The state has not received a complaint about the death of a Fairview Heights woman who had apparent signs of neglect, and it’s unknown whether local agencies that provided home health care to the woman are under investigation.
Melaney Arnold, a spokeswoman for the Illinois Department of Public Health, said the state agency has not received a complaint about the death in February of 72-year-old Carol Pulley, of Fairview Heights, who had apparent signs of neglect.
Arnold said investigations of an agency are not made public.
Pulley died shortly after she asked a home care nurse not to report the neglect, according to police reports.
Earlier this month, Pulley’s daughter, Elaine Morris, was charged with neglect. Police said Morris left her mother in a severe medical condition, dehydrated, with a sepsis infection, bed sores and cigarette burns on her skin.
According to a police report, an employee from the Southwestern Illinois Visiting Nurse Assocition initially reported Pulley’s alleged neglect to police two days after the woman was admitted to Memorial Hospital in Belleville, where she died.
Lori Webb, the executive director, said she is not permitted to share information regarding the issue, but said Pulley was not one its patients.
A Community Care Systems employee also said Pulley was not a patient of the agency. However, both agencies were mentioned in a police report on the case.
Pulley also received care from Mederi Health, according to the police report. A spokesman did not respond to a request for comment.
Arnold said in an email to the BND, agency employees and volunteers are required to report abuse or neglect of a client to agency management and to an elder abuse provider agency or the Department on Aging.
“We have not received a complaint about the situation,” Arnold said.
She said if an investigation does take place it could take anywhere from a day to a couple of weeks. A report would be generated if there was a complaint made and a problem found, Arnold said.
During interviews with law enforcement, one of the home health care nurses told police that Pulley was dehydrated and had feces all over her legs, on one occasion. The nurse also said Morris “often wanted little to do with Pulley’s health care and taking care of her,” and Morris refused to take part in learning how to help with the woman’s physical therapy exercises, according to the police report.
A nurse with Mederi Health, in Fairview Heights, said she was unable to make contact with anyone at Pulley’s residence Feb. 7, after having found a cigarette burn on the elderly woman’s shoulder four days prior, which was the last time she saw Pulley before she was admitted to a hospital, according to the police report.
During that last visit, the nurse told Pulley to keep the burn clean and to not smoke in her bed, according to the police report.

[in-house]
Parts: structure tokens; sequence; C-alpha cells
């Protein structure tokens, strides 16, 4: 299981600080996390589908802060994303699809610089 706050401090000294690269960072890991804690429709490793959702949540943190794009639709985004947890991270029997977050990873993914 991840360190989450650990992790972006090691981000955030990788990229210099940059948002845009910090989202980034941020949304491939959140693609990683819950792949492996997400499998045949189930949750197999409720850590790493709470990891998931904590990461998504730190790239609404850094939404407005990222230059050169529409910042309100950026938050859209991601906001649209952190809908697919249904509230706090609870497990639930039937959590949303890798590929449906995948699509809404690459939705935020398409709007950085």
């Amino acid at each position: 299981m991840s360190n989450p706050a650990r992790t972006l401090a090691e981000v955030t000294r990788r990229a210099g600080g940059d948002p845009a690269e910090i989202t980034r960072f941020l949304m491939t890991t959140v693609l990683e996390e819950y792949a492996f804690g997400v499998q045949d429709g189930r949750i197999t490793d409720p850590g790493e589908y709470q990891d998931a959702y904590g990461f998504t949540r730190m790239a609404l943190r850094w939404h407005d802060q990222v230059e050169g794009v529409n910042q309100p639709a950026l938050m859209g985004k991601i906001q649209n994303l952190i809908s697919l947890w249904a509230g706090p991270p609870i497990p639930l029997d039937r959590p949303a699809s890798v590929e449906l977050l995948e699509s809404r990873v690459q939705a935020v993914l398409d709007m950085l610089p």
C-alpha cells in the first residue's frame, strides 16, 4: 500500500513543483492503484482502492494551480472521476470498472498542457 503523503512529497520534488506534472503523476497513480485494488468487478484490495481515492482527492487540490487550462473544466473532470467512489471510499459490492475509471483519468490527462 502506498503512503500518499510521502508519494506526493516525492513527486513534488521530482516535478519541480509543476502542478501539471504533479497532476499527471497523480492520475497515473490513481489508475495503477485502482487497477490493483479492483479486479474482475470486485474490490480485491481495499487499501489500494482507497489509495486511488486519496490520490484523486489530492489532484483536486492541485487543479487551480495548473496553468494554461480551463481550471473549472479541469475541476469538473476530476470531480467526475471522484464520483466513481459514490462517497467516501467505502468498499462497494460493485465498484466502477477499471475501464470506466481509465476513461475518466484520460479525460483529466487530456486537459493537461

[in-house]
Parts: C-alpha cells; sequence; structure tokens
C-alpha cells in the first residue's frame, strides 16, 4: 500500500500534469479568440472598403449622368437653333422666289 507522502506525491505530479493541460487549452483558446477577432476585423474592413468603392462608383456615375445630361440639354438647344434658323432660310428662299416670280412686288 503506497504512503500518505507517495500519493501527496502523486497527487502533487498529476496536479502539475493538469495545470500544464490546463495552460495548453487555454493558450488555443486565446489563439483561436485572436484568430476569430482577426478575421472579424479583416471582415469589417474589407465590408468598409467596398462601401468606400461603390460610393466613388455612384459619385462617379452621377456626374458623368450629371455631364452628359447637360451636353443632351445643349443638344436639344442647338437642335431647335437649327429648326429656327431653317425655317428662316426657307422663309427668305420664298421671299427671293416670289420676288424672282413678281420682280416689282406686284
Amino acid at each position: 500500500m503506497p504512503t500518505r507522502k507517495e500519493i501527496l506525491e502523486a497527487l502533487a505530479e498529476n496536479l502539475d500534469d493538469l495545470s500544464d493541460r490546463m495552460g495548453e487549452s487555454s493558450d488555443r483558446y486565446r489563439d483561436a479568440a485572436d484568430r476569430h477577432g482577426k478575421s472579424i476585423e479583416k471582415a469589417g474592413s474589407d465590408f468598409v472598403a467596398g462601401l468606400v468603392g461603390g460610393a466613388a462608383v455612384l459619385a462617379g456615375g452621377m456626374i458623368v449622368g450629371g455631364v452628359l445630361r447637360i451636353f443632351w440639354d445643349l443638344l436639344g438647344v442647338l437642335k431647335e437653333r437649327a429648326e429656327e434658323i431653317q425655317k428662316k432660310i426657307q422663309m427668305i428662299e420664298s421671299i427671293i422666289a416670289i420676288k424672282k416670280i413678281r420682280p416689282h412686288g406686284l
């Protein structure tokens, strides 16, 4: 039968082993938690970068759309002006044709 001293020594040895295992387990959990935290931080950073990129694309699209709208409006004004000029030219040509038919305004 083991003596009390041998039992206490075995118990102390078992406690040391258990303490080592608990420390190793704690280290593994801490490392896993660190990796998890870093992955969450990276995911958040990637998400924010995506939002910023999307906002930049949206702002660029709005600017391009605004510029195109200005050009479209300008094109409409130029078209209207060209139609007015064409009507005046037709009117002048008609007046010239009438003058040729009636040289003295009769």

A representative for Almost Family, the parent company of Mederi, did not comment for this story.
In 2014, the Illinois Department of Health and Human Services found Mederi Health was in compliance during its recertification survey.
A 2017 recertification survey found the agency had not visited a patient as frequently as it was supposed to. Mederi’s correction plan included providing education to its employees about the state regulation, and required visits be documented by clinicians and clinical managers, according to the recertification survey.
In 2014, the Visiting Nurse Association had not properly coordinated its patient services with a physician, when the physicians were not notified of missed visits, according to its recertification survey. It also was cited for having a physician sign off on a patient’s care plan more than 30 days after a start of care date. A physician is supposed to sign off on a patient’s within 30 days.
An employee for SIVNA acknowledge both mistakes, according to the report obtained through the state Department of Public Health.
Arnold said these were standard level deficiencies, which are less severe, and the state report lists no corrective action. She added there were not complaint surveys of SIVNA.
In 2017, SIVNA was cited for not ensuring properly following the standards of practice for changing gloves while removing and applying a new wound dressing.
An occupational therapist also did not perform an initial evaluation within a proper time frame. It also had not performed an annual review of three of its employees. It did not have make required visits on a timely basis for two of its patients.
SIVNA did provide correction plans, which included staff education days.
SIVNA was cited for not properly reviewing policies with a group of professionals on an annual basis. A meeting to review updated policies was moved up.
According to a 2016 recertification report for Community Care Systems, Inc., the agency was cited for not having proper documentation on services perfomed by its employees. Specifically an employee’s task sheet did not include a space to indicate whether housekeeping was carried out. The correction plan was to revise their forms to include a line for housekeeping, according to the document obtained through the Department of Public Health.
Community Care’s 2012 recertification report said the company was in compliance.